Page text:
Somerset Waste Action Programme. What does fashion mean to you?. In the UK we buy 2.5 million tonnes of clothes and shoes every year!. What are our clothes made of?. Wool. silk. Fur. cashmere. Angora. leather. What are our clothes made of?. cotton. linen. Viscose (AKA Rayon).
Viscose (AKA Rayon)
-‘wrinkle-resistant’ so doesn’t need ironing
-Strong, durable material
-Relatively cheap to produce
It is made from crude oil.
Manufacturing fibres from oil uses lots of energy.
Oil is a fossil fuel which is running out.
Dyeing the fibres uses toxic chemicals- some of these are known to cause cancer
Manufacturing polyester also uses huge quantities of water.
The manufacturing process produces lots of fumes.
The most widely used natural clothing fibre.
Cotton fibres grow around the seeds of cotton plants. Cotton is grown in the Americas, India and Africa.
Huge quantities of chemical pesticides are used in cotton farming. This causes pollution and deaths from pesticide poisoning
For every 1kg of cotton material, 7000 litres of water is used in production.
In Uzbekistan the Aral Sea has shrunk to ¼ its original size due to water being pumped out for nearby cotton farms.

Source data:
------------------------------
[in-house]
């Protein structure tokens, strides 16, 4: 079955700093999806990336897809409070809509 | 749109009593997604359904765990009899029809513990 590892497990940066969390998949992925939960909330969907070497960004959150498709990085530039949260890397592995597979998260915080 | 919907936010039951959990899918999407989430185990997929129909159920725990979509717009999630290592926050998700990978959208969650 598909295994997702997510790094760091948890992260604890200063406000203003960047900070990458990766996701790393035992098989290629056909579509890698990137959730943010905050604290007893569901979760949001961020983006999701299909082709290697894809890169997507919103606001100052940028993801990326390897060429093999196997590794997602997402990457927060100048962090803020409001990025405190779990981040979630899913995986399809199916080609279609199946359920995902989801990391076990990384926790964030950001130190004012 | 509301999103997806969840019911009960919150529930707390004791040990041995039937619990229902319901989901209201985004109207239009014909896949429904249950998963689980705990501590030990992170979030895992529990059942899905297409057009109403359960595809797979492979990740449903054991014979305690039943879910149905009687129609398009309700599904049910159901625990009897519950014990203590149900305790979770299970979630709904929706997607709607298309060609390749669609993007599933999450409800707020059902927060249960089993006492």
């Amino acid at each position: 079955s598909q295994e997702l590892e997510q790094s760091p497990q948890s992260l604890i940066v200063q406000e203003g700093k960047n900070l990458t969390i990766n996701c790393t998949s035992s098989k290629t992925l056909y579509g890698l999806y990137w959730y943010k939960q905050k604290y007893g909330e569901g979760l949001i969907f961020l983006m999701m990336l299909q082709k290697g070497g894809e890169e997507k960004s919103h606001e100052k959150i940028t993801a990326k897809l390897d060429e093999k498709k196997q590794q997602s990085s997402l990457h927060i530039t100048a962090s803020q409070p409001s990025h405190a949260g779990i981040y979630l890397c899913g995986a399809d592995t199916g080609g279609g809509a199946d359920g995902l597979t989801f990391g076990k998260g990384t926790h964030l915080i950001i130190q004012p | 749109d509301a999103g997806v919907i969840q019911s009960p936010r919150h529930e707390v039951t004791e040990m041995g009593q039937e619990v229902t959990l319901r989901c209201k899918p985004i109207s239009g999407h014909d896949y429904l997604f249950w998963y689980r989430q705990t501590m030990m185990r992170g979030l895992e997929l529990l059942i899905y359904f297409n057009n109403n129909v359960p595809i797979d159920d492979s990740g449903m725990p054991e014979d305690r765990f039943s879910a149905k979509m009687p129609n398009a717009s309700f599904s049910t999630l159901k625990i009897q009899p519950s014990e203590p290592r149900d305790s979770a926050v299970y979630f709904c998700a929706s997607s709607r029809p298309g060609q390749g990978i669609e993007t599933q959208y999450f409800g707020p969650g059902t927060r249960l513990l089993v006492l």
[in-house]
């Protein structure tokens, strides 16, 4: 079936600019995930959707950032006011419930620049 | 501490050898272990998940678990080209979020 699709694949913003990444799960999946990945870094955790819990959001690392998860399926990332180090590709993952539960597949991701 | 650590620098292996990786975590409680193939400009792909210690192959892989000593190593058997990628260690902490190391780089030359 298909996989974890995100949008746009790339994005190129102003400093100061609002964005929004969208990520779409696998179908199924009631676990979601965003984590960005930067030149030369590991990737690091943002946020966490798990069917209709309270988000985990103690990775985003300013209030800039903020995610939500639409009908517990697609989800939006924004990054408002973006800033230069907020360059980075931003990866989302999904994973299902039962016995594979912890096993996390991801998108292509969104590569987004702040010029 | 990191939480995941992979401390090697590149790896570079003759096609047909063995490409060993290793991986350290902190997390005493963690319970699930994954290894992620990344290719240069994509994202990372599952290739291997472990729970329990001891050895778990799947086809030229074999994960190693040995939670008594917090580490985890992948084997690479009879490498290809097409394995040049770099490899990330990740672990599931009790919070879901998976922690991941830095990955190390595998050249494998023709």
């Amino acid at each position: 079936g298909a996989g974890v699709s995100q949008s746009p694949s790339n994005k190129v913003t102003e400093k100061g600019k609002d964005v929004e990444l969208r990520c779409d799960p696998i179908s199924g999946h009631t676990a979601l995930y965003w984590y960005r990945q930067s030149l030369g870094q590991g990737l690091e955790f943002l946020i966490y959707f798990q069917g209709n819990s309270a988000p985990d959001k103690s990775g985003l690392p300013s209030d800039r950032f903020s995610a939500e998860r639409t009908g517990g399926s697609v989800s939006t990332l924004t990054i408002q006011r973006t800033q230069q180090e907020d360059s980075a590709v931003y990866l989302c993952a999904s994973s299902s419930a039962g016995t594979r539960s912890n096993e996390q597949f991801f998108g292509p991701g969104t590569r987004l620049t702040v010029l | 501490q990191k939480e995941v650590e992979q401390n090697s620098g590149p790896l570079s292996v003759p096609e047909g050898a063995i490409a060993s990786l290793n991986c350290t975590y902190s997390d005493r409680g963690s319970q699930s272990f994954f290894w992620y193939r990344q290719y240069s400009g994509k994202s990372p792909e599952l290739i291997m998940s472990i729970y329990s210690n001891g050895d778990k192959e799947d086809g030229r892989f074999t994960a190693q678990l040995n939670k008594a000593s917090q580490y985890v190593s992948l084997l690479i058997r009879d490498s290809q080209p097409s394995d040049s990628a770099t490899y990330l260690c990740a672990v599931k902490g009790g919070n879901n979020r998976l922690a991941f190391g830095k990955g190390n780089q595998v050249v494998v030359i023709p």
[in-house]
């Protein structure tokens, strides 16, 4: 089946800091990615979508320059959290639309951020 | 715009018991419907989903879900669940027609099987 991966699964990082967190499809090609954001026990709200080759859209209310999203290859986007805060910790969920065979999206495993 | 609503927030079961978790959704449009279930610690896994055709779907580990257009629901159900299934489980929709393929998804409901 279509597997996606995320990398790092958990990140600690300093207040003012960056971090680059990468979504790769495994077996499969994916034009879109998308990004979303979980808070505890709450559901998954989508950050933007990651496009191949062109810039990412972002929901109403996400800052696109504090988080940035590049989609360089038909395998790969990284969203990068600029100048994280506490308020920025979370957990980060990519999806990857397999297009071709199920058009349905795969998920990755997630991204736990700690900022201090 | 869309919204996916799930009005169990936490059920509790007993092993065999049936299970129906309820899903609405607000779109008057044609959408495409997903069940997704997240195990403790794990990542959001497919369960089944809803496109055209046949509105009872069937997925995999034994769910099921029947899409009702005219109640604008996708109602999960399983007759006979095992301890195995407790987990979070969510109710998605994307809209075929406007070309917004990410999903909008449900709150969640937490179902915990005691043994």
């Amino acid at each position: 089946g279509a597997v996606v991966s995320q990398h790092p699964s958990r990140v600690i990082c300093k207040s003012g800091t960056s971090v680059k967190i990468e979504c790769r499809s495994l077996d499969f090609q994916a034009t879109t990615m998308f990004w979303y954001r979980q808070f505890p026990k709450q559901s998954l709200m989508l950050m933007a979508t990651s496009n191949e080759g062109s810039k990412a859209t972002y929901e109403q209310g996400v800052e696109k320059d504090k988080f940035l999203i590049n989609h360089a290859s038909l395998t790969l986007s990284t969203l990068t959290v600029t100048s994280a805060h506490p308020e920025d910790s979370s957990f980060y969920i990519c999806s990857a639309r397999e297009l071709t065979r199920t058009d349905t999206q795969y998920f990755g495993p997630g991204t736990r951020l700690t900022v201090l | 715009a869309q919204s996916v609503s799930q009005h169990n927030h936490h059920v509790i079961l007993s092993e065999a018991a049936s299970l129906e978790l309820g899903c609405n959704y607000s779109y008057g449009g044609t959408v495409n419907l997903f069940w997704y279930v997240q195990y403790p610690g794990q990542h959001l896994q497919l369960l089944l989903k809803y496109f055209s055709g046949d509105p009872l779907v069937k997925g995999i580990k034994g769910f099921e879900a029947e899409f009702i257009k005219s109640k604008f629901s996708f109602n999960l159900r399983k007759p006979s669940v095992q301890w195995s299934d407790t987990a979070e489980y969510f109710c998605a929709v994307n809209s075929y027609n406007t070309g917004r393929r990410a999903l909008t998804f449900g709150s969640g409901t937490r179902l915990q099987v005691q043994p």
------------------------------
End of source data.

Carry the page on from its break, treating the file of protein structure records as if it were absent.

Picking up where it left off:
This has caused the loss of 22 fish species.
-Soft, warm and luxurious
-Relatively expensive compared to other materials.
Cashmere fibres come from cashmere goats. China is the largest producer of cashmere.
Large areas of china’s grasslands have been turned into desert through over-grazing by cashmere goats. These areas are now unable to support wildlife or crops.
Transporting fibres and clothing around the world contributes to Climate change .
Every year we throw away more than 1 million tonnes of textiles in the UK.
= the same weight as 125,000 double-decker buses!
Most of this ends up in landfill sites
Natural fabrics rot without air, producing methane and causing climate change
Landfill sites are Smelly, Noisy and Ugly.
Fills the countryside with rubbish, destroying wildlife habitat
Less rubbish going to landfill sites
Less energy and fuel used
Saves precious natural resources.
Less harmful chemicals used.
Baled up and distributed around the world via second-hand clothing sellers.
Shredded and used to fill mattresses, furniture and loud-speaker cones.
Cut up into industrial wiping cloths
Fibres reclaimed and used to make yarn.
TRAID turn unwanted clothing into ‘new’ designer garments. Money raised from their sales helps fund international aid projects.
Patagonia make fleeces from old plastic bottles!